As for the subjective ear: here I talk about creative imagination. You can say, ‘I want to play this place piano’. Fair enough. But there are many kinds of piano, and this intention alone will not take you far. You can say, ‘I want to play it piano with great intensity’. This is is something different — then you have to figure out what creates the feeling of intensity. Because at the end of the day, it is your physical action that conveys such a feeling. It’s never imagination alone, but you have to start with imagining something.

And so you work to get the sound which you think conveys the idea of intensity. Then you suddenly may have another idea: ‘This should be played like a cello solo’. Again, this is something different, this a new task that you put in front of yourself, and so on. This is how many people work. Others need an extra-musical image. Some musicians may have the synaesthetic way of listening to music: they would perhaps say, ‘I want this to be of a dark red color’. If this helps you — fine. Some would say: ‘I want it to sound like I lost the love of my life’. If this helps — go ahead. All this is to spur your imagination. And hopefully, your imagination will spur your technical know-how.

Is there also such a thing as ‘subjective’ and ‘objective’ technique? You write very objectively about how various physical actions influence sound. At the same time, you encourage students to seek their own approach, to find what works best for each person.

– I work with students of different backgrounds and different temperaments, and this all has a bearing on the way they play— but we should probably begin with their physical build. It is clear that a very heavily built, tall pianist, needs different physical actions than a very tiny, delicately built person. I’m constantly telling this to students. And if I have an opportunity — if, for instance, I work with a student, and another student who is built differently is present in the room, I say: “Well, for you it is better to play this way, but she needs something completely different. And if you will be teaching somebody of her physical build, you would need to know what to suggest to this student.”

Each pianist feels what is convenient and comfortable for himself — but the teacher needs to know what will be the most practical and convenient for this particular person. Sometimes, I will say to a student, ‘You see, this can be achieved this way, or this way, or that way. I suggest that you try them all to see what works best for you.’ I often see my students — and some of them are fantastically gifted and greatly advanced — doing something that would never work for myself. But if it works for them — fine!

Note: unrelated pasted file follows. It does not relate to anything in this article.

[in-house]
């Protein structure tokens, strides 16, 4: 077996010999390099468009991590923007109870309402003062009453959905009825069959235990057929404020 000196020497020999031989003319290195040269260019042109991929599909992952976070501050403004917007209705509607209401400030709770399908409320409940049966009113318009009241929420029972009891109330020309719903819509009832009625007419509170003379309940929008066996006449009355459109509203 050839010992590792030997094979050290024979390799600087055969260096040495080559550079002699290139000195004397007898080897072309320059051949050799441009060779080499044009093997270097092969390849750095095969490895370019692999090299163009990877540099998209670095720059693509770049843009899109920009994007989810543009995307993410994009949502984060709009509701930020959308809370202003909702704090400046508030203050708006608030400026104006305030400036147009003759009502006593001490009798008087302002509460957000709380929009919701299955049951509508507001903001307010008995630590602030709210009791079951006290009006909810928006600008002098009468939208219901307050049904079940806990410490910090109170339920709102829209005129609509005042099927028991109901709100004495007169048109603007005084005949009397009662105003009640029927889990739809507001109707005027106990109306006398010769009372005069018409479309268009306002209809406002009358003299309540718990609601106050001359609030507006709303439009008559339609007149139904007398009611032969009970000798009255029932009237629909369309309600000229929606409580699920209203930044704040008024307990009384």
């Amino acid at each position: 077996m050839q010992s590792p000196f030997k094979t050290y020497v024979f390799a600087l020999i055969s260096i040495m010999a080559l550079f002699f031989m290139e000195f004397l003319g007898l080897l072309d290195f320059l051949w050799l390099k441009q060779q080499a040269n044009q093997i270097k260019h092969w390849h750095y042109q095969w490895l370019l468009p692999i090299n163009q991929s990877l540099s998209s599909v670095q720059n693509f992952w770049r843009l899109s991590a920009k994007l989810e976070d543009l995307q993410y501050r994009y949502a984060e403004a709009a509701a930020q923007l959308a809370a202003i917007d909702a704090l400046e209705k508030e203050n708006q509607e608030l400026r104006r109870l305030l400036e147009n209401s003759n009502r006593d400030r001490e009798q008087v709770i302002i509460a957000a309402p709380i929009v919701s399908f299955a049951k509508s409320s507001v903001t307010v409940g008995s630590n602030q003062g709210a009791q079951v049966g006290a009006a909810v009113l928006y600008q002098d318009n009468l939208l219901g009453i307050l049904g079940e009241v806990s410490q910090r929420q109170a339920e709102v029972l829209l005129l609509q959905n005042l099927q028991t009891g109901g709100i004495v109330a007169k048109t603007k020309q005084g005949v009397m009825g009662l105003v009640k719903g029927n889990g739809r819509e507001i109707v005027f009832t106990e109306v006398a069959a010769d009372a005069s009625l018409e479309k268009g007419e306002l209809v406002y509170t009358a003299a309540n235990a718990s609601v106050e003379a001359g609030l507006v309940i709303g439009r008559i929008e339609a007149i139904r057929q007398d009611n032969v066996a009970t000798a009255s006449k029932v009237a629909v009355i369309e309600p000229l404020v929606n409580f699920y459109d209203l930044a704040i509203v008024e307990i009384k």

In a chapter called The Art of Teaching and the Art of Learning, you mention that some students of today adopt a kind of ‘consumerist’ approach, rather than subscribing wholly to their teacher’s general musical and aesthetic principles. They view lessons as a visit to a supermarket; if they do not find exactly what they want, they just go to the next store. What are they missing?

– You have to realize that every accomplished performer plays a certain way because he believes that it corresponds to his musical, aesthetic aspirations. Somebody may say. ‘Oh, I really dislike his interpretations but he has a gorgeous tone, so maybe I will learn from him the tone but leave alone his interpretation.’ But the tone of a pianist is this and not any other because this is how he hears the music. It cannot be separated.

What students often don’t understand is that a teacher is much more than a provider of useful tips. Of course, we are all constantly learning by picking things up, sometimes subconsciously, but to go to this teacher for wrist technique, and to that teacher for finger technique, and to this teacher for upper arm technique, I find lacking sense.

What you will lose is musical integrity. Horowitz had a fantastic technique,he was one of the greatest virtuosos. Do you think his technique could be organically adopted by somebody like.. Radu Lupu? No, because their whole musical Weltanshauung is very different.

You write that one of the most important things a teacher communicates to the students is ‘a sense of the right measure’. Excesses and exaggerations — in our physical actions as well as in our musical interpretations — must be avoided. Reading this, I was wondering if you are not too hard on exaggeration? Aren’t there certain situations or stages of development where it can be a good idea to ask students to exaggerate musical ideas or physical motions?